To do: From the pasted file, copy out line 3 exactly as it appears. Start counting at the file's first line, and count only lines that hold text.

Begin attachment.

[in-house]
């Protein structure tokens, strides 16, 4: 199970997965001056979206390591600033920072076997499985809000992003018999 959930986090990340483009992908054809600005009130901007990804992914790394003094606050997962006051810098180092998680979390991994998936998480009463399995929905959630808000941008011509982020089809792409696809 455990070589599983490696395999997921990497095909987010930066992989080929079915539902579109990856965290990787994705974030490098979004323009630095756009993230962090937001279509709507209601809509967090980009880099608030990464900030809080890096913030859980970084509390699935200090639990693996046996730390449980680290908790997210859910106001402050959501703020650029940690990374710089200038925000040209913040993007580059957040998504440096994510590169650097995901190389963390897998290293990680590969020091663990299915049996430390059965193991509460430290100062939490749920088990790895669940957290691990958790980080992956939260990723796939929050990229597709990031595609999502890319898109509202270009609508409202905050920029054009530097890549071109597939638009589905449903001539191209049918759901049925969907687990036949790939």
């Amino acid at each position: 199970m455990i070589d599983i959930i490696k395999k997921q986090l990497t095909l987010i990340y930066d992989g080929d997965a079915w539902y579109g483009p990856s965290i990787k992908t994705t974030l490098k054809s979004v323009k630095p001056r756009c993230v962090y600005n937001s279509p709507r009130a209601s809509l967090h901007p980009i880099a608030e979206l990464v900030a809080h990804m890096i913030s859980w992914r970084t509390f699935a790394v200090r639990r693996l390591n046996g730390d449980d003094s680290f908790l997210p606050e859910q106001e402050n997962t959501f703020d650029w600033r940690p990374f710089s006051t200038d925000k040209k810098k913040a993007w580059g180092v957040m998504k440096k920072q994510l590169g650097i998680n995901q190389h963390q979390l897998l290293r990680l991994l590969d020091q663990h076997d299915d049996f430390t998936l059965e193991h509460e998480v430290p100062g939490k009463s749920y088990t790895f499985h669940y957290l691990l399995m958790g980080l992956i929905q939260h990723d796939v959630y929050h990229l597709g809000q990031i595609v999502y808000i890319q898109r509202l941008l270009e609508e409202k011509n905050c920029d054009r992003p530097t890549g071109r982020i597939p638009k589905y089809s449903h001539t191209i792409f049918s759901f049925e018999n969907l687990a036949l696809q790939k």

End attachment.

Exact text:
């Amino acid at each position: 199970m455990i070589d599983i959930i490696k395999k997921q986090l990497t095909l987010i990340y930066d992989g080929d997965a079915w539902y579109g483009p990856s965290i990787k992908t994705t974030l490098k054809s979004v323009k630095p001056r756009c993230v962090y600005n937001s279509p709507r009130a209601s809509l967090h901007p980009i880099a608030e979206l990464v900030a809080h990804m890096i913030s859980w992914r970084t509390f699935a790394v200090r639990r693996l390591n046996g730390d449980d003094s680290f908790l997210p606050e859910q106001e402050n997962t959501f703020d650029w600033r940690p990374f710089s006051t200038d925000k040209k810098k913040a993007w580059g180092v957040m998504k440096k920072q994510l590169g650097i998680n995901q190389h963390q979390l897998l290293r990680l991994l590969d020091q663990h076997d299915d049996f430390t998936l059965e193991h509460e998480v430290p100062g939490k009463s749920y088990t790895f499985h669940y957290l691990l399995m958790g980080l992956i929905q939260h990723d796939v959630y929050h990229l597709g809000q990031i595609v999502y808000i890319q898109r509202l941008l270009e609508e409202k011509n905050c920029d054009r992003p530097t890549g071109r982020i597939p638009k589905y089809s449903h001539t191209i792409f049918s759901f049925e018999n969907l687990a036949l696809q790939k």